PubMed Abstract | CrossRef Full Text | Google Scholar

31. Rizzo A, Napoli A, Roggiani F, Tomassetti A, Bagnoli M, Mezzanzanica D. One-carbon metabolism: Biological players in epithelial ovarian cancer. Int J Mol Sci (2018) 19(7):2092–108. doi: 10.3390/ijms19072092

CrossRef Full Text | Google Scholar

32. Quail D, Joyce JA. Microenvironmental regulation of tumor progression and metastasis. Nat Med (2013) 19(11):1423–37. doi: 10.1038/nm.3394

PubMed Abstract | CrossRef Full Text | Google Scholar

33. Zhang L, Conejo-Garcia JR, Katsaros D, Gimotty PA, Massobrio M, Regnani G, et al. Intratumoral T cells, recurrence, and survival in epithelial ovarian cancer. N Engl J Med (2003) 348(3):203–13. doi: 10.1056/NEJMoa020177

PubMed Abstract | CrossRef Full Text | Google Scholar

34. van der Leun AM, Thommen DS, Schumacher TN. CD8(+) T cell states in human cancer: insights from single-cell analysis. Nat Rev Cancer. (2020) 20(4):218–32. doi: 10.1038/s41568-019-0235-4

PubMed Abstract | CrossRef Full Text | Google Scholar

35. Hinshaw DC, Shevde LA. The tumor microenvironment innately modulates cancer progression. Cancer Res (2019) 79(18):4557–66. doi: 10.1158/0008-5472.Can-18-3962

PubMed Abstract | CrossRef Full Text | Google Scholar

36. Bagchi S, Yuan R, Engleman EG. Immune checkpoint inhibitors for the treatment of cancer: Clinical impact and mechanisms of response and resistance. Annu Rev Pathol (2021) 16:223–49. doi: 10.1146/annurev-pathol-042020-042741

PubMed Abstract | CrossRef Full Text | Google Scholar

37. Yi M, Zhang J, Li A, Niu M, Yan Y, Jiao Y, et al. The construction, expression, and enhanced anti-tumor activity of YM101: A bispecific antibody simultaneously targeting TGF-β and PD-L1. J Hematol Oncol (2021) 14(1):27. doi: 10.1186/s13045-021-01045-x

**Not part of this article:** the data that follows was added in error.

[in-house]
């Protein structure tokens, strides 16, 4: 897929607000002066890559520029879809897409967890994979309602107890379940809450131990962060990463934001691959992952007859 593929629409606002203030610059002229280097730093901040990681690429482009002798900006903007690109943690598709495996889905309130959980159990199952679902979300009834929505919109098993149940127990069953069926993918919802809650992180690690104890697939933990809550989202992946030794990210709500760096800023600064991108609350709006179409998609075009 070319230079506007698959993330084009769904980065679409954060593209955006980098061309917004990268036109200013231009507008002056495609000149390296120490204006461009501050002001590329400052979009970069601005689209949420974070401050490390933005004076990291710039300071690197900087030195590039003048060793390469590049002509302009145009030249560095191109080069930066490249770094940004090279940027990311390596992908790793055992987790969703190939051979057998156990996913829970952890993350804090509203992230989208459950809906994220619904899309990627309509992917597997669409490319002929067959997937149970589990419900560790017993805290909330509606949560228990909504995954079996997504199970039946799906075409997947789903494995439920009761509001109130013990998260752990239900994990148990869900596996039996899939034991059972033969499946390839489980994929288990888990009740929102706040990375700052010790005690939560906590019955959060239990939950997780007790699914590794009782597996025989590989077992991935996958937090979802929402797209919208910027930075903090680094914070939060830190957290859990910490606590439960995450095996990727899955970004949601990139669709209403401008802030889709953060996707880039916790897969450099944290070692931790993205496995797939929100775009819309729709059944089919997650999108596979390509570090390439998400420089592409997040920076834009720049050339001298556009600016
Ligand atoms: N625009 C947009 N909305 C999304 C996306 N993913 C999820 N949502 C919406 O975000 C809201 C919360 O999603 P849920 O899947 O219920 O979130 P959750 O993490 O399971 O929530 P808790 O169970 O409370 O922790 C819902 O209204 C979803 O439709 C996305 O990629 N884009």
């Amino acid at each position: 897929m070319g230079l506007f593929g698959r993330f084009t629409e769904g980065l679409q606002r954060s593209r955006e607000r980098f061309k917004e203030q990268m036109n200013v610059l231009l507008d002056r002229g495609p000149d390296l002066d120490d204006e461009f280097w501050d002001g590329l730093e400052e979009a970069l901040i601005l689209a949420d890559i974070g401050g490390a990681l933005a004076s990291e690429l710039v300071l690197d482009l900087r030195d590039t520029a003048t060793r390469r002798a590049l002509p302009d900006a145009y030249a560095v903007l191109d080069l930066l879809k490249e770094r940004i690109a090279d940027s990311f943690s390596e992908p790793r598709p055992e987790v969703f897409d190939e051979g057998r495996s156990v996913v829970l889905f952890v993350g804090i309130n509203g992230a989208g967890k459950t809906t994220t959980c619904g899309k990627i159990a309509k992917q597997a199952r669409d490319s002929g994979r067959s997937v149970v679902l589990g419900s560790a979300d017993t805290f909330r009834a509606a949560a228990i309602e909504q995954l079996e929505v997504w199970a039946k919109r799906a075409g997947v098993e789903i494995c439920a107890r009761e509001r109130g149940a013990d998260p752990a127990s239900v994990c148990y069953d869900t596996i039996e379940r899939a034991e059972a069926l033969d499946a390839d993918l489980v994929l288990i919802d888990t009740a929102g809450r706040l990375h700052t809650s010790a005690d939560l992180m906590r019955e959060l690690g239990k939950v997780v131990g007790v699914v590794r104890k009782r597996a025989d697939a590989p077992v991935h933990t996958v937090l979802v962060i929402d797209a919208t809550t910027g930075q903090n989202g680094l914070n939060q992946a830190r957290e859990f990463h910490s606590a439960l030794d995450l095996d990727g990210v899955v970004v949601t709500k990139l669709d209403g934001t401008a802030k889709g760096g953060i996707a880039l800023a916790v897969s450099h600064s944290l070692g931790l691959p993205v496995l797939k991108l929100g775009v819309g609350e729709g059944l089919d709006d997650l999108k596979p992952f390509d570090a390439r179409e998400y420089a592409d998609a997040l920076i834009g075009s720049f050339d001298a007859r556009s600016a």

PubMed Abstract | CrossRef Full Text | Google Scholar

38. Shang M, Yang H, Yang R, Chen T, Fu Y, Li Y, et al. The folate cycle enzyme MTHFD2 induces cancer immune evasion through PD-L1 up-regulation. Nat Commun (2021) 12(1):1940. doi: 10.1038/s41467-021-22173-5

PubMed Abstract | CrossRef Full Text | Google Scholar

39. Chae YK, Arya A, Iams W, Cruz MR, Chandra S, Choi J, et al. Current landscape and future of dual anti-CTLA4 and PD-1/PD-L1 blockade immunotherapy in cancer; lessons learned from clinical trials with melanoma and non-small cell lung cancer (NSCLC). J immunotherapy cancer. (2018) 6(1):39. doi: 10.1186/s40425-018-0349-3

CrossRef Full Text | Google Scholar

40. Yi M, Wu Y, Niu M, Zhu S, Zhang J, Yan Y, et al. Anti-TGF-β/PD-L1 bispecific antibody promotes T cell infiltration and exhibits enhanced antitumor activity in triple-negative breast cancer. J immunotherapy Cancer (2022) 10(12):e005543. doi: 10.1136/jitc-2022-005543

CrossRef Full Text | Google Scholar

41. Galluzzi L, Vitale I, Aaronson SA, Abrams JM, Adam D, Agostinis P, et al. Molecular mechanisms of cell death: recommendations of the nomenclature committee on cell death 2018. Cell Death Differ (2018) 25(3):486–541. doi: 10.1038/s41418-017-0012-4

PubMed Abstract | CrossRef Full Text | Google Scholar

42. Tsvetkov P, Coy S, Petrova B, Dreishpoon M, Verma A, Abdusamad M, et al. Copper induces cell death by targeting lipoylated TCA cycle proteins. Science. (2022) 375(6586):1254–61. doi: 10.1126/science.abf0529

PubMed Abstract | CrossRef Full Text | Google Scholar

43. Jiang X, Stockwell BR, Conrad M. Ferroptosis: Mechanisms, biology and role in disease. Nat Rev Mol Cell Biol (2021) 22(4):266–82. doi: 10.1038/s41580-020-00324-8

PubMed Abstract | CrossRef Full Text | Google Scholar

44. Yi M, Niu M, Wu Y, Ge H, Jiao D, Zhu S, et al. Combination of oral STING agonist MSA-2 and anti-TGF-β/PD-L1 bispecific antibody YM101: A novel immune cocktail therapy for non-inflamed tumors. J Hematol Oncol (2022) 15(1):142. doi: 10.1186/s13045-022-01363-8

PubMed Abstract | CrossRef Full Text | Google Scholar